Money Is Power An Inside View of the IMF's Massive Global Influence
Part 8: Europe's Euro Challenge
It is a Tuesday in late September, the day after Strauss-Kahn addressed the United Nations in New York to advocate workplace measures and then, in a statement to the press, praised the unions once again. It looked like a campaign. He spoke earnestly about the global situation, the hardships of workers. He seemed determined; DSK does what he does with grim determination.
But what will he do? Will he leave the IMF before reaching his goal? Will he lead the French Socialists to challenge President Sarkozy in the 2012 election year? Strauss-Kahn has enough political astuteness to know the answer by heart: "I have to worry about people who do not have jobs," he says. "I'm lucky I have one." Some of his detractors in the IMF say that Strauss-Kahn's closeness to the unions is nothing but calculation on the part of a politician and economic expert.
If Strauss-Kahn runs for president, he can expect to face a smear campaign. His affair with a Hungarian IMF employee, which triggered an investigation, will be a thorn in his side, as will his reputation as a man who is now on his third marriage but who has loved many women. When asked about the internal investigation, he says: "It was a mistake. A waste of time. The price for mistakes is the waste of time."
Has he heard that Sarkozy is telling people in Paris that he warned Strauss-Kahn not to ride an elevator alone with a woman in the IMF building? No, he says. He isn't smiling any more.
Sitting in his office, surrounded by the scent of flowers, Strauss-Kahn prefers to talk about Europe's sad future. "The European institutions," he says, "were absolutely necessary and very useful for many reasons, but only in quiet times. ... The crisis exposed very clearly the way the EU is working. There is, in my view, too much concern about domestic safeguarding and domestic problems rather than concern about the EU itself. The result of that is that the recovery in Europe is lagging behind while the recovery in Asia, South America, the US and Africa is rather strong. I'm afraid that if the European countries don't take the bull by the horns, they will be the part of the world with sluggish recovery. After building the Union and creating the euro, the European Union now needs to take a third step, which is more economic policy coordination and more fiscal policy integration, and so more centralization. But the system moves very slowly."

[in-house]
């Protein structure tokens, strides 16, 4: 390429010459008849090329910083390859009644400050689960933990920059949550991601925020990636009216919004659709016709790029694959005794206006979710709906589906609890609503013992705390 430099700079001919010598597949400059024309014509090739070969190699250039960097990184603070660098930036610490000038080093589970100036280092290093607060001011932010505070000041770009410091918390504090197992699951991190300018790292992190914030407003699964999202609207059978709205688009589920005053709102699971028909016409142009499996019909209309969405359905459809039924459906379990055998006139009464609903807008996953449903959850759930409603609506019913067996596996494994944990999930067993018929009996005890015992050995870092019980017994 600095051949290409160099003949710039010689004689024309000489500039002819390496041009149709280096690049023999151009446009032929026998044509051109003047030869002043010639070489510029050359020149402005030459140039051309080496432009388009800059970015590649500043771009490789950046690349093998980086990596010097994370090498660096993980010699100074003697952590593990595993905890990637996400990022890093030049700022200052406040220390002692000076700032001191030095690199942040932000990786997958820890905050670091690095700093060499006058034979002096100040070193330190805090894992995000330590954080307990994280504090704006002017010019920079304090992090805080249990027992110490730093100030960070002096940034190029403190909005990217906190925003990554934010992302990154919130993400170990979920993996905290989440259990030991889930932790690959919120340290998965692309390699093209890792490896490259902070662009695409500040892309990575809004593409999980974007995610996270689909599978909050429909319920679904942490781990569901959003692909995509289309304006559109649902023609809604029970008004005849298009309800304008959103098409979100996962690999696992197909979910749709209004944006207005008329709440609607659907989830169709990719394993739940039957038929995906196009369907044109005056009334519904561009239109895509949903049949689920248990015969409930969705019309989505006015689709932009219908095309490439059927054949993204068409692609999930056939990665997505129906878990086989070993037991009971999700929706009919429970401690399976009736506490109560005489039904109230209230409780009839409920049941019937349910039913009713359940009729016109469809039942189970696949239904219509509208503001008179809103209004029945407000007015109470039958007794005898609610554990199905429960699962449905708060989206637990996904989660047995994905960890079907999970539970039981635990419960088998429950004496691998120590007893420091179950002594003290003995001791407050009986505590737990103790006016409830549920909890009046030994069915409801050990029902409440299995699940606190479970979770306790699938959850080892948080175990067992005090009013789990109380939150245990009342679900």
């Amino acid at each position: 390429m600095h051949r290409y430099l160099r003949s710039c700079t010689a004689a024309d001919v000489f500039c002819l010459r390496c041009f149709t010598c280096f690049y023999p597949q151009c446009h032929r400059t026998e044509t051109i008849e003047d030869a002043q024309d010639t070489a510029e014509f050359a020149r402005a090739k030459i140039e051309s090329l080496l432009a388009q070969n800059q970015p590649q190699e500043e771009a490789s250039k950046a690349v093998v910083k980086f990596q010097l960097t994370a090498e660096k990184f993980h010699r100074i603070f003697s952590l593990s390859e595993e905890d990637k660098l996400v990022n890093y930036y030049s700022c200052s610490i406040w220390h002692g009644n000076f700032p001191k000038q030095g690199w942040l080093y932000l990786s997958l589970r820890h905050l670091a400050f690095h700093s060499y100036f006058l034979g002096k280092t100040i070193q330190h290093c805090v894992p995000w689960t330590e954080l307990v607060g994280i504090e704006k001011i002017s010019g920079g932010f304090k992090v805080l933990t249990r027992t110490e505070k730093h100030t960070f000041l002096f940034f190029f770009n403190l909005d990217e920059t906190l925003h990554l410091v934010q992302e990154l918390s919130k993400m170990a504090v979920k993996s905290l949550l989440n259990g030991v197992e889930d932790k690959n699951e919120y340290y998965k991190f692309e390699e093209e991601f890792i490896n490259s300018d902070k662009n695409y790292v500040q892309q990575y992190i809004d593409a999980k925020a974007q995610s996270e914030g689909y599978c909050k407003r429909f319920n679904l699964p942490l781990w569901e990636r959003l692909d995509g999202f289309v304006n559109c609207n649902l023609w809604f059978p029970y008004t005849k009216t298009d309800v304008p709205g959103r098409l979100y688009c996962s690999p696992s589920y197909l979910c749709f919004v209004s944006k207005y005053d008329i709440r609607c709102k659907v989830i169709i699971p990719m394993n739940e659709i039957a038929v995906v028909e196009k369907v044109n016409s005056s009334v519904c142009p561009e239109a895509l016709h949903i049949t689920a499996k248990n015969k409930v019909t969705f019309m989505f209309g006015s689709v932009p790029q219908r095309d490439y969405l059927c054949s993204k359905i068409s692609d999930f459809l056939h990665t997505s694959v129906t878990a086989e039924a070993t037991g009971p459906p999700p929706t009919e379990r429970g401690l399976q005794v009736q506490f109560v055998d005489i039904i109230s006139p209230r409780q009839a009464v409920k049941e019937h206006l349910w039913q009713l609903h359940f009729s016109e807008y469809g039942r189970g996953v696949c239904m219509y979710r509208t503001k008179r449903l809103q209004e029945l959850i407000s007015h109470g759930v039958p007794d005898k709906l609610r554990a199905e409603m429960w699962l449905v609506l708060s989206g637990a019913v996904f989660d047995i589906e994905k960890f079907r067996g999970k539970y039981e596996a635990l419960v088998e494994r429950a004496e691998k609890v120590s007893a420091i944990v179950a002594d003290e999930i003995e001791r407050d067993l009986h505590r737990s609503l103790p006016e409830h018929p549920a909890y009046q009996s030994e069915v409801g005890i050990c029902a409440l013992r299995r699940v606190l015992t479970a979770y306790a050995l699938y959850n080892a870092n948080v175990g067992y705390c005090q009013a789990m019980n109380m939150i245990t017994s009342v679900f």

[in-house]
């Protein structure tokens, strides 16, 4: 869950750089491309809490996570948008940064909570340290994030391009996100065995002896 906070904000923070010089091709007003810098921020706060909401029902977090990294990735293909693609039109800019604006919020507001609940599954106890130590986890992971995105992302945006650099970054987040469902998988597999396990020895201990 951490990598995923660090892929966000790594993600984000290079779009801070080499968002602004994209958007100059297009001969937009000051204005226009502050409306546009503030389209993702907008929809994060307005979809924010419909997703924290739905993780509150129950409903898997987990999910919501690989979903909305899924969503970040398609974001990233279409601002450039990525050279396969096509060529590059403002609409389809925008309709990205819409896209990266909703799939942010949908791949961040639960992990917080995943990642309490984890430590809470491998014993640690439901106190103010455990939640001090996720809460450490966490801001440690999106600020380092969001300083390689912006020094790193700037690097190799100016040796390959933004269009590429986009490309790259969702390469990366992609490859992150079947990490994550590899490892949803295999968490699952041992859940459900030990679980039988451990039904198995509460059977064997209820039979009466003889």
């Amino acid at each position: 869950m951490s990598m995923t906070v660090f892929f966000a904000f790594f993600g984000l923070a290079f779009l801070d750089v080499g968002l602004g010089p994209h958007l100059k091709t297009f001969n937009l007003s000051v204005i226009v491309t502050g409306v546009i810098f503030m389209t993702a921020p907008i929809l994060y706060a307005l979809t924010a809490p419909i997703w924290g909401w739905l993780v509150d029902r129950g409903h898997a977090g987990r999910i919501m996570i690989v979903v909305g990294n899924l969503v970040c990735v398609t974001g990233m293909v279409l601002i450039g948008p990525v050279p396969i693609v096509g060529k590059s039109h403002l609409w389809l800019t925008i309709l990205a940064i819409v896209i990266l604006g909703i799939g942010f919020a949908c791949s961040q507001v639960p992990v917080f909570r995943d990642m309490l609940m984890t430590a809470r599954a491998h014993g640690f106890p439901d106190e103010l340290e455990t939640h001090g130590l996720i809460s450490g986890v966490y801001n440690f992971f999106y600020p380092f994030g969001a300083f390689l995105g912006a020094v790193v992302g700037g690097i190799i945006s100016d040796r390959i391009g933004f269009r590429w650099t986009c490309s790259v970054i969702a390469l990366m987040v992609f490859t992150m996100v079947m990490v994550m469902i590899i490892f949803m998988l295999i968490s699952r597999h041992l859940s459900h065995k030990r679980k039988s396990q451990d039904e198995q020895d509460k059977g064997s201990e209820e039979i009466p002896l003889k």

He reaches toward the table, but there isn't any water there. Everyone at the IMF drinks too little water and too much coffee.
Then he says: "You can't have a monetary union without a reasonably coordinated fiscal policy. And you cannot make it work when neighbors make deals: If you're nice to me, I'll be nice to you -- just as France and Germany did when they exceeded the 3 percent deficit limit. Europe needs rules, surveillance and sanctions. Sanctions should not be the suspension of voting rights. Who cares about voting rights? They have to be financial sanctions -- payable not during a crisis, of course, but a few years later."
In the end, DSK raves about China, Asia, dynamism and speed.
- Part 1: An Inside View of the IMF's Massive Global Influence
- Part 2: From Capitalist Mean Machine to Think Tank
- Part 3: Instant Flows of Cash
- Part 4: Shedding Its Image as the Headquarters of Hardcore Neoliberalism
- Part 5: Dropping 250 Billion over Europe
- Part 6: 'The End of Begging'
- Part 7: 'A Greek Bankruptcy Is Unavoidable'
- Part 8: Europe's Euro Challenge
- Part 9: 'Europe Must Reform Itself, That's Clear'